Questlog

January 17, 2020

Complacency, Part 1

3:25 AM

Today I am comfortable. I attended classes, browsed some videos in the 1-2 hours between each one, and am about to head home, after which I will probably cook dinner and play some video games before seeing if I can get a head start on any homework for this week. There are things that I could probably make a good amount of progress in, like my UX design portfolio or my aspiring side career of writing. Maybe even After Effects, which I’ve put off for a solid two weeks now. Or I’ll play piano for an hour or so. But more likely than not, I’m probably just going to try to relax.

A very complacent day, to say the least. To have a day like this is, where I am pretty satisfied with my current lack of work ethic, is not too uncommon for me. What is rare is the fact that I noticed it, and moreover am embracing it for the rest of today.

You see, usually I am very adamant on trying not to be comfortable. Comfort is the very bane of proper progress, as anyone who is completely relaxed typically does not have any intrinsic desire to pull themselves out of the comfort zone. As Newton’s first law states: an object at rest stays at rest unless acted upon by an unbalanced force.

So typically I am fighting a losing battle against my less ambitious half, who is perfectly content with his current skill levels and achievements and would much prefer to not take any risks with his time, opting instead for instant gratification. Or perhaps I’m winning right now, as I am on the other side at the moment. Anyways, this seems to be a theme that I am breaking away from for today. Instead of spending time worrying about how I should spend this time doing something useful, I would rather just enjoy this free time I have given myself to the fullest extent.

The reason my core philosophy tends to shy away from complacency is because it is a particularly dangerous slippery slope. One day of complacency is not much to worry about, but if you’re not careful, you can let that comfort carry you through the rest of the week, or month, or year, and suddenly you realize you’ve somehow autopiloted your way through a very significant chunk of time. Complacency leads to a very sudden wake-up call that jolts you back to reality and fills you with regret.

The absolute worst part about it is that most of the things I do when I’m in this comfortable state are not even memorable. It is one thing to get some work done or finish a task, and it is another thing to have a good time with friends or go out for a night of fun. It is a different thing entirely, though, to spend a good five to six hours doing absolutely nothing of value at all: watching YouTube videos I’ve already watched ten times before, scrolling through Reddit endlessly, and going down the Explore tab on Instagram are the top three culprits for this. I am neither an advocate of 100% productivity or 100% fun. What I am supportive of is using time wisely, and more often than not, complacency allows me to believe that time is infinite and that I am free to waste away the days doing things of no consequence.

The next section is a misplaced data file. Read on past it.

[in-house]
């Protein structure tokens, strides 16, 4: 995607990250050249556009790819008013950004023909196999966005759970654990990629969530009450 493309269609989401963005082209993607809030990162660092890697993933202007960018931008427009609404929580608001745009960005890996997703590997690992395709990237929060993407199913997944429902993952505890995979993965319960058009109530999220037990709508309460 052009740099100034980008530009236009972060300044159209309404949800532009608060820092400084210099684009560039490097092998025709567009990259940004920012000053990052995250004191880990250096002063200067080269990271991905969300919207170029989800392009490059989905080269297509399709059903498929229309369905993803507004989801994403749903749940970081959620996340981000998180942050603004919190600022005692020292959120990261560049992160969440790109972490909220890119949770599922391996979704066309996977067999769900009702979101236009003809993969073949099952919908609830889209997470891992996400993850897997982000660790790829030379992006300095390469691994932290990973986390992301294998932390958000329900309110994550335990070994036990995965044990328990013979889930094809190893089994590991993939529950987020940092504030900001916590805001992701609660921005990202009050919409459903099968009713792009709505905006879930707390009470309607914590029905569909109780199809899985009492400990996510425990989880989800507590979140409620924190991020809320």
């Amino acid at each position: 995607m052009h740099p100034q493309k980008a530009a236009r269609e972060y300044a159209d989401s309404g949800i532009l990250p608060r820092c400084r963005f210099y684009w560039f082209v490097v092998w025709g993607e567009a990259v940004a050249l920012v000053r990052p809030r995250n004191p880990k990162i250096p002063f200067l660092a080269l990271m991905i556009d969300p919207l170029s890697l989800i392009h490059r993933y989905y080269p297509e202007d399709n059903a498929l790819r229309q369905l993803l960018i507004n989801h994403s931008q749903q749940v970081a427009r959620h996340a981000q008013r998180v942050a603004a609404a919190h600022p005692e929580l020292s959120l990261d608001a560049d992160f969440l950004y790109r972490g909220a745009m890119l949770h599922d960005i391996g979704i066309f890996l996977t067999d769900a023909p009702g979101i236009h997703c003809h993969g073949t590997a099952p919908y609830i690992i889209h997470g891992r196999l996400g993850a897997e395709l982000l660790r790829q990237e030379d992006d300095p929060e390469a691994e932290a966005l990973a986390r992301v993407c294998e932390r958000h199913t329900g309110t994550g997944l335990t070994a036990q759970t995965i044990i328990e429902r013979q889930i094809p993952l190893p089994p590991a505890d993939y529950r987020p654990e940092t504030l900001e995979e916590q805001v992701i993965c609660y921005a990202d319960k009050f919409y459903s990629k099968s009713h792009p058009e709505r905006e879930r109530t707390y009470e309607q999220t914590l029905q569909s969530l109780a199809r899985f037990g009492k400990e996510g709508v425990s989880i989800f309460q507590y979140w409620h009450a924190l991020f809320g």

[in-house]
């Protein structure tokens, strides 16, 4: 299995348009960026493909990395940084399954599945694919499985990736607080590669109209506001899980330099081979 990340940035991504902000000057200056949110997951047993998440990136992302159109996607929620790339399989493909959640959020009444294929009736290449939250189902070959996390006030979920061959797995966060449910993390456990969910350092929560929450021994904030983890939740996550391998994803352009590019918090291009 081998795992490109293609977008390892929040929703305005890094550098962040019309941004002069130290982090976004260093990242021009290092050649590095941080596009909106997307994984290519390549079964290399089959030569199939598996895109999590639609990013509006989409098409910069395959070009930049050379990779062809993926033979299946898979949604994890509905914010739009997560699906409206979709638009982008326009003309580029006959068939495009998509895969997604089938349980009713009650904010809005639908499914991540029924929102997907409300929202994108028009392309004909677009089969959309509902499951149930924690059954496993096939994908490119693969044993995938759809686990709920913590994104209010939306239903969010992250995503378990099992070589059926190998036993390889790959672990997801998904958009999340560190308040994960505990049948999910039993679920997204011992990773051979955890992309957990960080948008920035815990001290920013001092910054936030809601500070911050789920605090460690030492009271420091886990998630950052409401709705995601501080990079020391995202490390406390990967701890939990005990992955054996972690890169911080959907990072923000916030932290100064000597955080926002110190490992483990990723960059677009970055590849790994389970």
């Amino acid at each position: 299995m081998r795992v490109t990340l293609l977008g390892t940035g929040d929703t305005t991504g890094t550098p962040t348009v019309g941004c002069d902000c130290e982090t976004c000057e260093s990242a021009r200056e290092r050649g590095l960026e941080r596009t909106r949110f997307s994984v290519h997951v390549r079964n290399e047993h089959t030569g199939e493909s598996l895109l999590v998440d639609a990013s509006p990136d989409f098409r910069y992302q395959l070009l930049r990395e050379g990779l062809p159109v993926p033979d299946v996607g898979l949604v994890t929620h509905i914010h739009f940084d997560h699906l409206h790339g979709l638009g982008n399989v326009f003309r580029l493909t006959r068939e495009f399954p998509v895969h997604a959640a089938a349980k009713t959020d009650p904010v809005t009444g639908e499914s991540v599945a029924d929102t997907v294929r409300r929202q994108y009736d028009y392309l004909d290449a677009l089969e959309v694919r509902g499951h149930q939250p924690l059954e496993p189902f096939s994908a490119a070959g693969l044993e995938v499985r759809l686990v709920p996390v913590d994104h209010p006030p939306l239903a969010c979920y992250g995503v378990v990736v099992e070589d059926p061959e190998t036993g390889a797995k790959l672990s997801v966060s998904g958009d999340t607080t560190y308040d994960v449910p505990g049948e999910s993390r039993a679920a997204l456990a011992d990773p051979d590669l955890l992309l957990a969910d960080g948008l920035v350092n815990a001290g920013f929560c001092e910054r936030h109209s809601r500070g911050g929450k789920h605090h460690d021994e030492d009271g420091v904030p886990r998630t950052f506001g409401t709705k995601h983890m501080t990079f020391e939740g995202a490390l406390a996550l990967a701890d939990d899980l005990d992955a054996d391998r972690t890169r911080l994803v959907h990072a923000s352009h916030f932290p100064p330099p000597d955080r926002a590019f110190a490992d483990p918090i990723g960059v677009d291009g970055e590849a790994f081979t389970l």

Of course, I am actually free to do so. Anyone is free to do whatever they wish, as long as they are ready to accept the consequences that result from those actions. However, it is hard to gauge the significance and effect of how I spend a Tuesday afternoon on the future trajectory of my life. And because my college days are filled with hundreds of Tuesday afternoons and Monday mornings and Saturday evenings, it’s hard to convince myself that this specific Tuesday afternoon is anything worth stressing over.

I suppose, as usual, a fine balance is necessary between the two. It is important to know the big picture and to remind myself that there are goals I want to achieve eventually and that they will only be accomplished through the steady accumulation of well-spent Saturday evenings. But it is also equally as important to know that one lost Saturday isn’t the end of the world, and that getting anxious over a less-than-stellar use of time will only lead to the gradual decline of an enjoyable lifestyle.

So I’m going to waste away today, because I am comfortable. But in the back of my mind, I know that I have to get up off the couch eventually and keep moving, as if today was simply a diner off the highway that I decided to grab coffee in before continuing my long and arduous road trip.

I still despise the concept of being comfortable. But for now, I’ll let it slide. I’m a bit too relaxed to worry about it at the moment.

- Sam